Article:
ARTIST ROOMS: Phyllida Barlow, the latest in this series of free displays at Tate Modern
, opened to the public this week. It brings together a selection of Barlows celebrated large-scale sculptures as well as over 30 works on paper made across her sixty-year career.
British artist Phyllida Barlow (b.1944) is renowned for constructing unwieldy, sprawling installations out of simple DIY materials. Some of her sculptures are loosely based on everyday household objects and familiar structures such as houses, stages and shelters, turned into strange and abstract versions of themselves. These interrupt the exhibition space, encouraging visitors to discover hidden details and unexpected viewpoints as they navigate their way around each construction. Devised in close collaboration with the artist, Tate Moderns new display brings together Barlows sculptures, installations and drawings. Highlights include Object for the television 1994, the only surviving work from Barlows 1990s series Objects for
, as well as major installations such as untitled: brokenstage/hangingcontainer, 2012/2013 2012‑3 and untitled: upturnedhouse2, 2012 2012.
Since the late 1960s, Barlow has been fascinated by how materials can be manipulated and handled. She experiments with surfaces and textures by cutting, sawing, breaking, folding or covering. Her works challenge traditional sculptural values with their painterly surfaces and seemingly haphazard appearance, and sometimes look as if they might fall over at any moment. This sense of uneasy energy is a key element of her work: the tangled, organic form of untitled: torque, 2015 2015 looks as if it might start wiggling and swaying on its metal perch. Though their construction may seem improvised, Barlows sculptures are actually the result of long processes of reflection and deliberate composition. The display at Tate Modern also features untitled: awnings, 2012 2012, made up of seven roofs or shelters, draped festively in colourful fabrics that introduce a playful sense of theatrics as they jut out from the wall and lean towards the viewer.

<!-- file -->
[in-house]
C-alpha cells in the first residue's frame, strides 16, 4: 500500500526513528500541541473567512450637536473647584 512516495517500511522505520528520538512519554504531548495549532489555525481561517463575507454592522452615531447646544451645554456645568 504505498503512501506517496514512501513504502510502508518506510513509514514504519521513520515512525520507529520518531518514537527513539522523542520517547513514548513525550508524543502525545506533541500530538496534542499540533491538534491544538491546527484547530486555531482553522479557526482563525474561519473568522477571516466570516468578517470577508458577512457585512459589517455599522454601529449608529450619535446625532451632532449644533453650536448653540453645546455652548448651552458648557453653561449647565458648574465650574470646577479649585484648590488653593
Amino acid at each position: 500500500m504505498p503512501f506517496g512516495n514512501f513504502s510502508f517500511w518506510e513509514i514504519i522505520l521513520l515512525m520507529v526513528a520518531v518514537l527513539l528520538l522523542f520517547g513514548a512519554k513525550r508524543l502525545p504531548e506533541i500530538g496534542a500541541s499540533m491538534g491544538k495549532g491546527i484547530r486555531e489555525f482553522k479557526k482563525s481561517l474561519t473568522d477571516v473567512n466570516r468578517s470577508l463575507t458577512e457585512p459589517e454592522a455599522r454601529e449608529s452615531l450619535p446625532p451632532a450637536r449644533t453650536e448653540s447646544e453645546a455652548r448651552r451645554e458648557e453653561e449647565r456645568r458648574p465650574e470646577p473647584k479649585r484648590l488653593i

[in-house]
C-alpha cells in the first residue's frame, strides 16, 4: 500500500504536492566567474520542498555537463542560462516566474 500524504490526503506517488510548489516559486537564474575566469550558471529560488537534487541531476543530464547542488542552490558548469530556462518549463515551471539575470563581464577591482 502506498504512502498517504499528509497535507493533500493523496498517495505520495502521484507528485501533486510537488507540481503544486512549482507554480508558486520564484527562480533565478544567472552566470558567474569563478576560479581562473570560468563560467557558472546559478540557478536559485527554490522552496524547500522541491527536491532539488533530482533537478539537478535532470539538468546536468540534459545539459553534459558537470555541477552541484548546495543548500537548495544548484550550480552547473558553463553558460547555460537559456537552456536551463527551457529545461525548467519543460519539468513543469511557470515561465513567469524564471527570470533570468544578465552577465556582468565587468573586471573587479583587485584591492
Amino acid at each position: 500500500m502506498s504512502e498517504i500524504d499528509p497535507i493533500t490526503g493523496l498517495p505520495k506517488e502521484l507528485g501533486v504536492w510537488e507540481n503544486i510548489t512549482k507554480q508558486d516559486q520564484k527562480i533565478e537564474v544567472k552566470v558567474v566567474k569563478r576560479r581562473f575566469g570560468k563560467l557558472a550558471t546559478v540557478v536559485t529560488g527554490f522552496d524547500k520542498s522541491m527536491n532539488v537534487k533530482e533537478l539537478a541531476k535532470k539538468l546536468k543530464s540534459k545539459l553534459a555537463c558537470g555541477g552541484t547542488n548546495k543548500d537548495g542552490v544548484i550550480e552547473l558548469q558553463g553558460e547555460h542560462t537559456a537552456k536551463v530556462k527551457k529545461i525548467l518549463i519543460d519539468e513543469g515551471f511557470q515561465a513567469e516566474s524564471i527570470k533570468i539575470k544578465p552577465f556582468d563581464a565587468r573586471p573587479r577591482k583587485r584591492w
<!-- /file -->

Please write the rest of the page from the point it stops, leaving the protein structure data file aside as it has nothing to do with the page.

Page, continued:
Most of Barlows early works have been destroyed due to their site-specific and ephemeral nature. For instance, her Objects for... were conceived as a series of temporary interventions in domestic or public settings: a way to disrupt space by introducing sculptures as uninvited guests. Everyday items were paired with bulky hand-made forms: objects such as pianos, ironing boards and canteen tables acted as unexpected plinths for her unruly sculptures. The shape added to the TV set in Object for the television 1994, a rare work from the 1990s, exemplifies how Barlow plays with the familiar by making it comical and absurd.
Barlows sculptures are shown here alongside a selection of works on paper made throughout her career. Drawing and painting are important elements in Barlows artistic process and closely relate to her work in sculpture, however the artist also considers works on paper as artworks in their own right. Described by Barlow as quick, intimate, open to change and spontaneous decision, and irrational changes of mind and direction, they represent the range of her ideas around energy, layering and juxtaposition such as in the 2015 untitled: black series.
This display draws from ARTIST ROOMS, a touring collection of international modern and contemporary art presented in solo exhibitions of individual artists. Its national programme reaches audiences across the UK and is developed through local partnerships. It is managed by Tate and National Galleries of Scotland with the support of Art Fund, Henry Moore Foundation and using public funding by the National Lottery through Arts Council England and Creative Scotland. Phyllida Barlow follows previous ARTIST ROOMS exhibitions at Tate Modern including Louise Bourgeois in 2016, Bruce Nauman in 2017, Jenny Holzer in 2018 and Ed Ruscha in 2019.
ARTIST ROOMS: Phyllida Barlow is curated by Valentina Ravaglia, Curator, Displays and International Art with Helen OMalley, Assistant Curator, and Amy Emmerson Martin, Assistant Curator, Tate.